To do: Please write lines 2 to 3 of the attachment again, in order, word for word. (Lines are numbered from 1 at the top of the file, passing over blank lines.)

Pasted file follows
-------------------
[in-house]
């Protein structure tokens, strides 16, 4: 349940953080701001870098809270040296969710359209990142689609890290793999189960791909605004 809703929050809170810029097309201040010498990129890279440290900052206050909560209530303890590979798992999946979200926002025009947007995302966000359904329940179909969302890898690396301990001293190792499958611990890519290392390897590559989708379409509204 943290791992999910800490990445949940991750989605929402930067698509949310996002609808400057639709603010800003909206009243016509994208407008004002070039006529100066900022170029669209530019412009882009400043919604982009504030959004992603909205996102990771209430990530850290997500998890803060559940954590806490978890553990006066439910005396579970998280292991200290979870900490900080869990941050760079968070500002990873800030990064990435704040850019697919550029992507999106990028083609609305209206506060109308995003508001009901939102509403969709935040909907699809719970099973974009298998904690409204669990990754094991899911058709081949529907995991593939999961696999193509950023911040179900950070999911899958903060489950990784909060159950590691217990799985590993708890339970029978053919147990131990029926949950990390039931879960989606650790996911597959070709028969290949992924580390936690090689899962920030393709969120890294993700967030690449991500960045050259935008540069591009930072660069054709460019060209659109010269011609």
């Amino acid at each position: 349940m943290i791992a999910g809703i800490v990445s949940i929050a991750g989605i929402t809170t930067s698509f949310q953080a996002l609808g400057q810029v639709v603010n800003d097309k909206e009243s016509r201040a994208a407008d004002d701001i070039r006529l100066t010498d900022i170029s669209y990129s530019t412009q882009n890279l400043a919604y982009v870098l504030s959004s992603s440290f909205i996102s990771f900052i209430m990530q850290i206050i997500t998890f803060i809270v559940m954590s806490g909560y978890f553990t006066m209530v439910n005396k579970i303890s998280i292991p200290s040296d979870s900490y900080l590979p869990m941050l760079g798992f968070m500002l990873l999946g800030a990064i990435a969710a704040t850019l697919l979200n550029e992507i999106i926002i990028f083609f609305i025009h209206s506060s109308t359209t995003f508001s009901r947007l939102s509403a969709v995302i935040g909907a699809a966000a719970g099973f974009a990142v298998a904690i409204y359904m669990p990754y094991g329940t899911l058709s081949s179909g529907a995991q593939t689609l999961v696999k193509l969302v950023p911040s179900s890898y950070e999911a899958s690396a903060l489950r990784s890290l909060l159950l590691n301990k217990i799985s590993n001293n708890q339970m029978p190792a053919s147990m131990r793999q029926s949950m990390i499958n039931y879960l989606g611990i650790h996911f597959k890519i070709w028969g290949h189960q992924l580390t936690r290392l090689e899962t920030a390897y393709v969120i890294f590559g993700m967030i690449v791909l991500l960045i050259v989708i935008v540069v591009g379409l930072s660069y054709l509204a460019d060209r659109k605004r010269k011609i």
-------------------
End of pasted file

């Protein structure tokens, strides 16, 4: 349940953080701001870098809270040296969710359209990142689609890290793999189960791909605004 809703929050809170810029097309201040010498990129890279440290900052206050909560209530303890590979798992999946979200926002025009947007995302966000359904329940179909969302890898690396301990001293190792499958611990890519290392390897590559989708379409509204 943290791992999910800490990445949940991750989605929402930067698509949310996002609808400057639709603010800003909206009243016509994208407008004002070039006529100066900022170029669209530019412009882009400043919604982009504030959004992603909205996102990771209430990530850290997500998890803060559940954590806490978890553990006066439910005396579970998280292991200290979870900490900080869990941050760079968070500002990873800030990064990435704040850019697919550029992507999106990028083609609305209206506060109308995003508001009901939102509403969709935040909907699809719970099973974009298998904690409204669990990754094991899911058709081949529907995991593939999961696999193509950023911040179900950070999911899958903060489950990784909060159950590691217990799985590993708890339970029978053919147990131990029926949950990390039931879960989606650790996911597959070709028969290949992924580390936690090689899962920030393709969120890294993700967030690449991500960045050259935008540069591009930072660069054709460019060209659109010269011609």
């Amino acid at each position: 349940m943290i791992a999910g809703i800490v990445s949940i929050a991750g989605i929402t809170t930067s698509f949310q953080a996002l609808g400057q810029v639709v603010n800003d097309k909206e009243s016509r201040a994208a407008d004002d701001i070039r006529l100066t010498d900022i170029s669209y990129s530019t412009q882009n890279l400043a919604y982009v870098l504030s959004s992603s440290f909205i996102s990771f900052i209430m990530q850290i206050i997500t998890f803060i809270v559940m954590s806490g909560y978890f553990t006066m209530v439910n005396k579970i303890s998280i292991p200290s040296d979870s900490y900080l590979p869990m941050l760079g798992f968070m500002l990873l999946g800030a990064i990435a969710a704040t850019l697919l979200n550029e992507i999106i926002i990028f083609f609305i025009h209206s506060s109308t359209t995003f508001s009901r947007l939102s509403a969709v995302i935040g909907a699809a966000a719970g099973f974009a990142v298998a904690i409204y359904m669990p990754y094991g329940t899911l058709s081949s179909g529907a995991q593939t689609l999961v696999k193509l969302v950023p911040s179900s890898y950070e999911a899958s690396a903060l489950r990784s890290l909060l159950l590691n301990k217990i799985s590993n001293n708890q339970m029978p190792a053919s147990m131990r793999q029926s949950m990390i499958n039931y879960l989606g611990i650790h996911f597959k890519i070709w028969g290949h189960q992924l580390t936690r290392l090689e899962t920030a390897y393709v969120i890294f590559g993700m967030i690449v791909l991500l960045i050259v989708i935008v540069v591009g379409l930072s660069y054709l509204a460019d060209r659109k605004r010269k011609i």